We find the inner strength to deal with tragic issues. Horrible things like bankruptcy, divorce, serious illness and bereavement bring out the best in us. Faced with no escape we are wise enough to dig deep within ourselves to handle the really bad things in life.
Yet little things get to us. Things like tailgaters, bad body odour, eating with the mouth open, rude shop assistants, unhelpful call centre staff, stepping in dog dirt, coughing without covering the mouth, slow internet connections and poor customer service. We all have a list of things that get under our skin. But are we wise enough to learn how to stop them making us unhappy.
Losing the head…
We immediately become stressed and anxious when we let these things get to us. Rather than let go and get on with our day we get angry over them. The angrier we get the worse we feel. Not wise enough to dismiss them quickly from our minds we lose sight of the big picture.
Getting Wise with yourself…
Be wise and identify ten things that get to you. The world’s greatest list of pet peeves (things that annoy you most) at http://www.getannoyed.com/ will jog your memory if it needs jogging. Writing your list in the third person makes it easier for some strange reason. So when I began to write: Michael hates tailgaters,…the rest of the list just flowed for me. Don’t ask me why but it works!
Take on the enemy…
These are the enemy. They suck all the joy out of your life. They irk and torment you. And they will continue to ruffle your inner calm until you are wise enough to confront them. See them for what they are and they begin to lose their hold on you.
Break their hold over you…
You need to change the way you think to break their hold over you. In his book “Don’t Sweat The Small Stuff…And It’s All Small Stuff” Richard Carlson has lots of wise suggestions that you can learn from. His ideas are not difficult to use. They help to put your pet hates into perspective. And the calmness that flows from them is good for you.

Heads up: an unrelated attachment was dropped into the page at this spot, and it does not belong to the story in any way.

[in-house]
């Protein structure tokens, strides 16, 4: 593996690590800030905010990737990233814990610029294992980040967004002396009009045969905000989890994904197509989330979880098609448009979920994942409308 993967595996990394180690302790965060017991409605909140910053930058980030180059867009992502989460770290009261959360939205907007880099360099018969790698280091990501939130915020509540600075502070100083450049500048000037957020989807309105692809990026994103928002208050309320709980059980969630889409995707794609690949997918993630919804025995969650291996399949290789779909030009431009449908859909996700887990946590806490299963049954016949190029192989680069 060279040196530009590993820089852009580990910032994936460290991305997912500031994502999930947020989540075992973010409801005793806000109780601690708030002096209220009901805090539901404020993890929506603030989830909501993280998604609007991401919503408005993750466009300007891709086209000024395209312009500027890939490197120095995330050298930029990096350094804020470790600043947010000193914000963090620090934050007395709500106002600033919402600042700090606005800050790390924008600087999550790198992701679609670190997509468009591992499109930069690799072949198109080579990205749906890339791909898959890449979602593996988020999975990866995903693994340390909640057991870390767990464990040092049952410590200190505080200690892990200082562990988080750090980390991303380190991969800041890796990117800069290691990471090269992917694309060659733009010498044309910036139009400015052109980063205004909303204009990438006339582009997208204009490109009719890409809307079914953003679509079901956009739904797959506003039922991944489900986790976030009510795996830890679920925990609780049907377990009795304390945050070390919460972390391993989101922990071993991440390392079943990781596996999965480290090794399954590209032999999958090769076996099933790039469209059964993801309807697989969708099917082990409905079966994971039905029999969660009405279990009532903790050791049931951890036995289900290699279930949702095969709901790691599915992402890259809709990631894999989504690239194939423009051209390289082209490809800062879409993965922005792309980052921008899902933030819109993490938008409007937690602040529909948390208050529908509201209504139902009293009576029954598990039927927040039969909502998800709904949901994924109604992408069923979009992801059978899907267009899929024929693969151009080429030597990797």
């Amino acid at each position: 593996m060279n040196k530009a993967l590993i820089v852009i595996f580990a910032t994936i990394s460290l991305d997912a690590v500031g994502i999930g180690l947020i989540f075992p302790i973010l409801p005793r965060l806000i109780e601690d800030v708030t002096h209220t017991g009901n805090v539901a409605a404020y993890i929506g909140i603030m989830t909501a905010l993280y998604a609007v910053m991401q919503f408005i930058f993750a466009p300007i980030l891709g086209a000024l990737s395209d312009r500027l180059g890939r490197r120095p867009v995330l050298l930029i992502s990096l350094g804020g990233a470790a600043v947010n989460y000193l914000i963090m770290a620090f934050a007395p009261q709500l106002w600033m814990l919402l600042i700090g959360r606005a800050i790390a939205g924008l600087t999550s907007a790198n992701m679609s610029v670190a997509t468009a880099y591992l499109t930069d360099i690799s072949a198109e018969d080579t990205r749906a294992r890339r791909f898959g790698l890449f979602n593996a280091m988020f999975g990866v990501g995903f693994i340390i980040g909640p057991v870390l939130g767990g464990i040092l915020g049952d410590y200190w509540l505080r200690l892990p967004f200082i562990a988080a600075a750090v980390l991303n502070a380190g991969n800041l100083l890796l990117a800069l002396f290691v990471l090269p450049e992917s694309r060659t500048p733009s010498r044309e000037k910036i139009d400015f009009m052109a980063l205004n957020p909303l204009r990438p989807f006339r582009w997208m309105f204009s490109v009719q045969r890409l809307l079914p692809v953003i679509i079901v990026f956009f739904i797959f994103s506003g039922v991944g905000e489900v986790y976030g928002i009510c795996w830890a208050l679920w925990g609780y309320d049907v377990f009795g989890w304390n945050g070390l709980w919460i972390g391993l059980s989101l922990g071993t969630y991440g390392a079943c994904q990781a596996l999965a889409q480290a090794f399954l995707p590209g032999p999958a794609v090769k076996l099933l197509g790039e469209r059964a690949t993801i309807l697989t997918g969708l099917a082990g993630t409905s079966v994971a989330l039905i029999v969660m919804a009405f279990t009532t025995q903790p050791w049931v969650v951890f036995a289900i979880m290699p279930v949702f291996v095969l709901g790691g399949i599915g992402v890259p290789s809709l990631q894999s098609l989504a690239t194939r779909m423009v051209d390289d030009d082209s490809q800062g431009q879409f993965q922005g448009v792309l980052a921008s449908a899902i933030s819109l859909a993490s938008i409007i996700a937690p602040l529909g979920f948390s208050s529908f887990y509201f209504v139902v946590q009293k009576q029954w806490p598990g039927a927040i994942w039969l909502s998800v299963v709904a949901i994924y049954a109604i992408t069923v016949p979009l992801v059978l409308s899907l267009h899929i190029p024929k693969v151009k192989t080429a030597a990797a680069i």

Examples of Carlson’s suggestions…
1. Make peace with imperfection
Carlson suggests that “the very act of focusing on imperfection pulls us away from our goal of being kind and gentle.” His solution is “to catch yourself when you fall into the habit of insisting that things should be other than they are. Gently remind yourself that life is okay the way it is, right now.”
2. Control your thoughts
Learn to notice what’s happening in your head before your thoughts have a chance to take hold. The sooner you do this the easier it is to nip the negative ones in the bud. Brooding over past problems with future concerns makes you anxious and frustrated. Learning to focus on the present moment helps push these fears and regrets from your mind.
3. “Small stuff” v “Big Stuff”
Whenever we hold on to our anger, we turn “small stuff” into really “big stuff” in our minds. We start to believe that our positions are more important than our happiness. They are not. To be more peaceful you must understand that being right is almost never as wise as allowing yourself to be happy.
4. “Will This Matter a Year From Now?”
Imagine that whatever issue you are dealing with isn’t happening right now but a year from now. Then simply ask yourself, “Is this situation really as important as I’m making it out to be?” Once in a great while it may be – but a vast majority of the time, it simply isn’t.
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